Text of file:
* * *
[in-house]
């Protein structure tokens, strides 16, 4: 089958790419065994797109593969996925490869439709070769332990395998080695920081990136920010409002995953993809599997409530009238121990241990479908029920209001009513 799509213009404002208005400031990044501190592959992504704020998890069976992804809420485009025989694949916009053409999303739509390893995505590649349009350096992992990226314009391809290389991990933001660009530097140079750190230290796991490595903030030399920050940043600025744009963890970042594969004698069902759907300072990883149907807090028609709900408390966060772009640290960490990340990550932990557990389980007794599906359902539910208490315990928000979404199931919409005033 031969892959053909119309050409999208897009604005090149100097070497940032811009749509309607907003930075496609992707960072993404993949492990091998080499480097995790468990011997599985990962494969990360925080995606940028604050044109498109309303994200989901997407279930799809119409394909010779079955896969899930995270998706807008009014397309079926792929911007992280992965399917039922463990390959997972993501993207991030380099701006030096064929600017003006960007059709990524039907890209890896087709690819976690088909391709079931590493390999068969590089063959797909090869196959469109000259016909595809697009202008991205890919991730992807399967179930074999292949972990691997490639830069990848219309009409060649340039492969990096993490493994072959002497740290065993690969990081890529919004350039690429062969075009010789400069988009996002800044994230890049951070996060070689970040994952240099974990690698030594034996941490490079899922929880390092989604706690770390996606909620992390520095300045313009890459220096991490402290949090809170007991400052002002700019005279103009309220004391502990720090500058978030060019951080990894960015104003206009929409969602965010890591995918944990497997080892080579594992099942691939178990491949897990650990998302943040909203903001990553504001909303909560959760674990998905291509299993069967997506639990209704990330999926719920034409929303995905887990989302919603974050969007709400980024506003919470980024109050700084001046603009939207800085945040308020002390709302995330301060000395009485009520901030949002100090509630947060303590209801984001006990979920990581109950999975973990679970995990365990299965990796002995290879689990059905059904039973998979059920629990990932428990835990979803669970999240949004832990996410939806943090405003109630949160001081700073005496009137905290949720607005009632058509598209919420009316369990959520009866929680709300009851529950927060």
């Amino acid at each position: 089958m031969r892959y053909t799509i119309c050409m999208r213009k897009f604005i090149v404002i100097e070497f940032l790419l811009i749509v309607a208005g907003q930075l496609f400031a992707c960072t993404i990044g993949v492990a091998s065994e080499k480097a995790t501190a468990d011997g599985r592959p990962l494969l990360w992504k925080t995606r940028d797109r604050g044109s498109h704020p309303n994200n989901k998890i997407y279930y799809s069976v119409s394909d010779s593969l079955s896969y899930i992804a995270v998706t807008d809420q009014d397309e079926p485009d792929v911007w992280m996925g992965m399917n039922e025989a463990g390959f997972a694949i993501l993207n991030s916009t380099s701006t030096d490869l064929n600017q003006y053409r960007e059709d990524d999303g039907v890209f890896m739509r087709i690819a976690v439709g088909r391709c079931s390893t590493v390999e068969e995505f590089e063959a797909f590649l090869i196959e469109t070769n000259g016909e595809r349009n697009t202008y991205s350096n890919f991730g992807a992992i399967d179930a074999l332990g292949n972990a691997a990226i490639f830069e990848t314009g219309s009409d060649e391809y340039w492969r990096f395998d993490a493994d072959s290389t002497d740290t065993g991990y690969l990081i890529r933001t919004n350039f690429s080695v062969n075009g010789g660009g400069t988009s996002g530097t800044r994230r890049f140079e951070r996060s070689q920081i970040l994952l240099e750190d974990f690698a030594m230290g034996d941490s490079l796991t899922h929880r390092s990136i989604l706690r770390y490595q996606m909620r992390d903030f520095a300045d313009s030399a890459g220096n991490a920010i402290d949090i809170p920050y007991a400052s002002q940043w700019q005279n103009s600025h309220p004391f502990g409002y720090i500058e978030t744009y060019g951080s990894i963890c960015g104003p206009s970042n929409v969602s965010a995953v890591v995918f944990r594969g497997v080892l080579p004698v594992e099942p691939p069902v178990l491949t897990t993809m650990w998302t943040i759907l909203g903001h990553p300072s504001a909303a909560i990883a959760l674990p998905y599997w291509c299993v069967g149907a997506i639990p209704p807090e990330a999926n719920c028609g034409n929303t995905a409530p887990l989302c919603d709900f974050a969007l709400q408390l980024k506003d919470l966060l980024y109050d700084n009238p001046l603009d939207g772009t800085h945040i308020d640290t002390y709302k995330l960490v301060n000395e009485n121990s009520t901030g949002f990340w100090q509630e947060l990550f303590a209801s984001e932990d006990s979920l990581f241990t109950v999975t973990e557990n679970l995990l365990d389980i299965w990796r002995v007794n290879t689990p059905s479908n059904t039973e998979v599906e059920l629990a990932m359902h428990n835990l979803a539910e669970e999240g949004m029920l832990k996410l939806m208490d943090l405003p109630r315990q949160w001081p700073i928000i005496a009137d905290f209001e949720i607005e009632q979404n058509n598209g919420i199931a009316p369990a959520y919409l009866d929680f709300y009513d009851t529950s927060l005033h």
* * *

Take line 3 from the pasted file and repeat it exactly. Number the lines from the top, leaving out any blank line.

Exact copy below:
């Amino acid at each position: 089958m031969r892959y053909t799509i119309c050409m999208r213009k897009f604005i090149v404002i100097e070497f940032l790419l811009i749509v309607a208005g907003q930075l496609f400031a992707c960072t993404i990044g993949v492990a091998s065994e080499k480097a995790t501190a468990d011997g599985r592959p990962l494969l990360w992504k925080t995606r940028d797109r604050g044109s498109h704020p309303n994200n989901k998890i997407y279930y799809s069976v119409s394909d010779s593969l079955s896969y899930i992804a995270v998706t807008d809420q009014d397309e079926p485009d792929v911007w992280m996925g992965m399917n039922e025989a463990g390959f997972a694949i993501l993207n991030s916009t380099s701006t030096d490869l064929n600017q003006y053409r960007e059709d990524d999303g039907v890209f890896m739509r087709i690819a976690v439709g088909r391709c079931s390893t590493v390999e068969e995505f590089e063959a797909f590649l090869i196959e469109t070769n000259g016909e595809r349009n697009t202008y991205s350096n890919f991730g992807a992992i399967d179930a074999l332990g292949n972990a691997a990226i490639f830069e990848t314009g219309s009409d060649e391809y340039w492969r990096f395998d993490a493994d072959s290389t002497d740290t065993g991990y690969l990081i890529r933001t919004n350039f690429s080695v062969n075009g010789g660009g400069t988009s996002g530097t800044r994230r890049f140079e951070r996060s070689q920081i970040l994952l240099e750190d974990f690698a030594m230290g034996d941490s490079l796991t899922h929880r390092s990136i989604l706690r770390y490595q996606m909620r992390d903030f520095a300045d313009s030399a890459g220096n991490a920010i402290d949090i809170p920050y007991a400052s002002q940043w700019q005279n103009s600025h309220p004391f502990g409002y720090i500058e978030t744009y060019g951080s990894i963890c960015g104003p206009s970042n929409v969602s965010a995953v890591v995918f944990r594969g497997v080892l080579p004698v594992e099942p691939p069902v178990l491949t897990t993809m650990w998302t943040i759907l909203g903001h990553p300072s504001a909303a909560i990883a959760l674990p998905y599997w291509c299993v069967g149907a997506i639990p209704p807090e990330a999926n719920c028609g034409n929303t995905a409530p887990l989302c919603d709900f974050a969007l709400q408390l980024k506003d919470l966060l980024y109050d700084n009238p001046l603009d939207g772009t800085h945040i308020d640290t002390y709302k995330l960490v301060n000395e009485n121990s009520t901030g949002f990340w100090q509630e947060l990550f303590a209801s984001e932990d006990s979920l990581f241990t109950v999975t973990e557990n679970l995990l365990d389980i299965w990796r002995v007794n290879t689990p059905s479908n059904t039973e998979v599906e059920l629990a990932m359902h428990n835990l979803a539910e669970e999240g949004m029920l832990k996410l939806m208490d943090l405003p109630r315990q949160w001081p700073i928000i005496a009137d905290f209001e949720i607005e009632q979404n058509n598209g919420i199931a009316p369990a959520y919409l009866d929680f709300y009513d009851t529950s927060l005033h």